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February 4, 2000



German Federal Government Soon to Determine Fate

of Proposed FRM-II Research Reactor



            German officials will soon decide the fate of the proposed FRM-II research reactor based on last year’s commission review.  This decision comes in the wake of several highly relevant developments in the international non-proliferation initiative to terminate civilian commerce in bomb-grade, highly enriched uranium (HEU).


In recent months, operators of four old high-power Western research reactors -- built before the 1980 international decision to eschew bomb-grade uranium fuel in new reactors[1] -- have taken decisive steps toward converting to low-enriched uranium (LEU) fuel, which is not suitable for weapons:


        In May 1999, the operator of the EU’s Petten reactor announced that it had successfully completed a conversion feasibility study and would be converting to LEU fuel.[2]


        In November 1999, it was reported that Belgium signed an exchange of notes with the United States committing to convert its BR-2 reactor to LEU fuel upon final qualification of suitable fuel, currently in the late stages of development.[3]


        Previously, France had made a similar commitment to convert its ILL-Grenoble research reactor.[4]


        Finally, South Africa recently announced initiation of a new feasibility study to convert its Safari research reactor to LEU fuel, despite having ample stocks of HEU fuel from dismantled weapons.[5]


            These developments cast into stark relief how the proposed use of HEU fuel in the FRM-II would run counter to the prevailing international non-proliferation norm.  Not only have all large Western research reactors built over the last two decades eschewed HEU in favor of LEU, but even those few older reactors whose operators once claimed they could not convert to LEU fuel are now embracing such conversion.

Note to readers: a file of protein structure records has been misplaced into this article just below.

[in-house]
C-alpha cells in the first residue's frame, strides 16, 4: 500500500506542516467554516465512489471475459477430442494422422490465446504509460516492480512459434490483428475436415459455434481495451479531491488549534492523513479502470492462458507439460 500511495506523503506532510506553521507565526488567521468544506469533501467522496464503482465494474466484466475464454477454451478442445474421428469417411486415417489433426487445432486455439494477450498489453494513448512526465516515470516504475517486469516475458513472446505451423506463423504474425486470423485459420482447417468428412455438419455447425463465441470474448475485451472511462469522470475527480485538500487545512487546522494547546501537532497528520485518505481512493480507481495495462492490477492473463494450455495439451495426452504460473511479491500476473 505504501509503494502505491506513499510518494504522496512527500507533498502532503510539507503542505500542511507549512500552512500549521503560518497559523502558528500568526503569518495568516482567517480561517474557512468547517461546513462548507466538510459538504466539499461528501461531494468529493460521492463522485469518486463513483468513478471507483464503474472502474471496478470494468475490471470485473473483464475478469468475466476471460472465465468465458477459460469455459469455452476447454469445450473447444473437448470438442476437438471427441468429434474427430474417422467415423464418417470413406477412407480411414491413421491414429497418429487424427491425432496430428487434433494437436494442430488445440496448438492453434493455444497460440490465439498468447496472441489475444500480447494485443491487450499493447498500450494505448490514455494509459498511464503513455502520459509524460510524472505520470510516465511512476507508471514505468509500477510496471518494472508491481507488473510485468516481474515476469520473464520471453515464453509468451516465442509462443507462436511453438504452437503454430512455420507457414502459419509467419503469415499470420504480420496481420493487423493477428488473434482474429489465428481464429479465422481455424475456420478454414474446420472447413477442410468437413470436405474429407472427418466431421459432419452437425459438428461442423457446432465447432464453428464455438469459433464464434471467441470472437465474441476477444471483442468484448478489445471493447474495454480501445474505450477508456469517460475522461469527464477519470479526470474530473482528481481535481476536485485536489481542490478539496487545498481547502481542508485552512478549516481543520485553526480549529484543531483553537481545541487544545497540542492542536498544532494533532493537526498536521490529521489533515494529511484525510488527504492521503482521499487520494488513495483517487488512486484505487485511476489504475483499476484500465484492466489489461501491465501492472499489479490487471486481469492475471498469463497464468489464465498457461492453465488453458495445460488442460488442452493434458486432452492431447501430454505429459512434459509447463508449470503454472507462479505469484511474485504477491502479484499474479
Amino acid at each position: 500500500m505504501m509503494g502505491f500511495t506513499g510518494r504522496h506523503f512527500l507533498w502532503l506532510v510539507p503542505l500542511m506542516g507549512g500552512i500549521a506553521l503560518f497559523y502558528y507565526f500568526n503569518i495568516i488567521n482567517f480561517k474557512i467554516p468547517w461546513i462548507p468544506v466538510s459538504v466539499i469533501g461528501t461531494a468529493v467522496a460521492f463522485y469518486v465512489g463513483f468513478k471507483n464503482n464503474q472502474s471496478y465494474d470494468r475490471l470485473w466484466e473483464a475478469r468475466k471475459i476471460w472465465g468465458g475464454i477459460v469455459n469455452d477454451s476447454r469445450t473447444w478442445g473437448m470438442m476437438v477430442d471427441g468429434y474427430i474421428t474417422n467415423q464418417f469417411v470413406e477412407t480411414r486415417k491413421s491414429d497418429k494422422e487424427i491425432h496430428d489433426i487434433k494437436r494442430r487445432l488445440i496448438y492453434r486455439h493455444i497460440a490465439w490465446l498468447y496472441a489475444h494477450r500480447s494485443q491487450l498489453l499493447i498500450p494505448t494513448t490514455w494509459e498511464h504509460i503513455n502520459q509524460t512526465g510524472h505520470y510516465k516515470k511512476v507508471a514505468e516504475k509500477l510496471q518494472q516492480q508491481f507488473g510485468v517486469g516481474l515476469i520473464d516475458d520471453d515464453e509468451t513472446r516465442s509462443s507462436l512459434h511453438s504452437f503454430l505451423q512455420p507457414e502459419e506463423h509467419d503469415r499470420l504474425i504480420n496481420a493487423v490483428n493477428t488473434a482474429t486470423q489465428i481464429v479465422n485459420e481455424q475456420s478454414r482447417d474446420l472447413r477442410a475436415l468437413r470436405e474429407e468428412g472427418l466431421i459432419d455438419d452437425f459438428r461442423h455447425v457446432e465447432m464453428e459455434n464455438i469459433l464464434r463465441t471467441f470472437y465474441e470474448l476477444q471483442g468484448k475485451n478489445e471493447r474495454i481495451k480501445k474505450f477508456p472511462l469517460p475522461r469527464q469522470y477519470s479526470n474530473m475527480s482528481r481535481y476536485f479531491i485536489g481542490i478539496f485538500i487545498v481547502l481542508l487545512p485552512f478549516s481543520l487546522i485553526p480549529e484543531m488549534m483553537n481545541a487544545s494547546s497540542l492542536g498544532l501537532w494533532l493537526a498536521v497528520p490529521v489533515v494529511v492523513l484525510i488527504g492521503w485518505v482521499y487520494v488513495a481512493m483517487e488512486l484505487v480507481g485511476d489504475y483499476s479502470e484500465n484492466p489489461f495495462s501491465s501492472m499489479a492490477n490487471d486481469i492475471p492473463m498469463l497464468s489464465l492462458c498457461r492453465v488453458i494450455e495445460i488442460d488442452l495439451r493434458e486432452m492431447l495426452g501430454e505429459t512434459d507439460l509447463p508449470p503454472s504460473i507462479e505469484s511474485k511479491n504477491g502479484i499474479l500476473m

Entrenched interests in Bavaria continue to insist on proceeding with HEU fuel in the face of contrary scientific evidence and international non-proliferation norms.  Such opposition was overcome in the above cases by the unwavering political will of courageous statesmen.  In Germany, a unique opportunity now presents itself for the federal government likewise to prevail over those who seek to perpetuate dangerous commerce in bomb-grade uranium.


It is crucial that the FRM-II core be modified prior to start-up to enable operations with LEU fuel.  If the reactor is permitted to begin operating with HEU fuel in its current design, the facility will become radioactive, significantly increasing the cost and decreasing the likelihood of any future modifications to permit use of LEU fuel. 


Decisive action should not be delayed any longer.  Failure to stop the HEU design now is all but certain to result in perpetual use of HEU fuel in the reactor over its 30-year lifetime, which would soon leave the FRM-II as the world’s only remaining research reactor to use bomb-grade uranium fuel.  The German federal government should act now to avert this ignominious outcome by requiring modification of the FRM-II to accommodate LEU fuel prior to start-up.  By so doing, it can seal a major non-proliferation triumph – helping rid the world of civilian commerce in one of the two principal materials used in nuclear weapons.



[1] International Nuclear Fuel Cycle Evaluation (Vienna: International Atomic Energy Agency, 1980).

[2] Ann MacLachlan, "Petten Director Says Study Clears Way for Start of LEU Conversion this Summer," Nuclear Fuel, May 31, 1999, p. 6.

[3] Ann MacLachlan, “U.S. Agrees to Continue HEU Shipments to BR2 After Belgians Agree to Convert,” Nuclear Fuel, November 29, 1999.

[4] Ann MacLachlan, "U.S. May Resume HEU Fuel Supply as France's ILL Studies Conversion," Nuclear Fuel, November 30, 1998, p. 3.

[5] G. Ball, “South Africa and the RERTR Programme: Current Status * An AEC Perspective,” presented at 22nd International Meeting of RERTR, Budapest, Hungary, October 1999.


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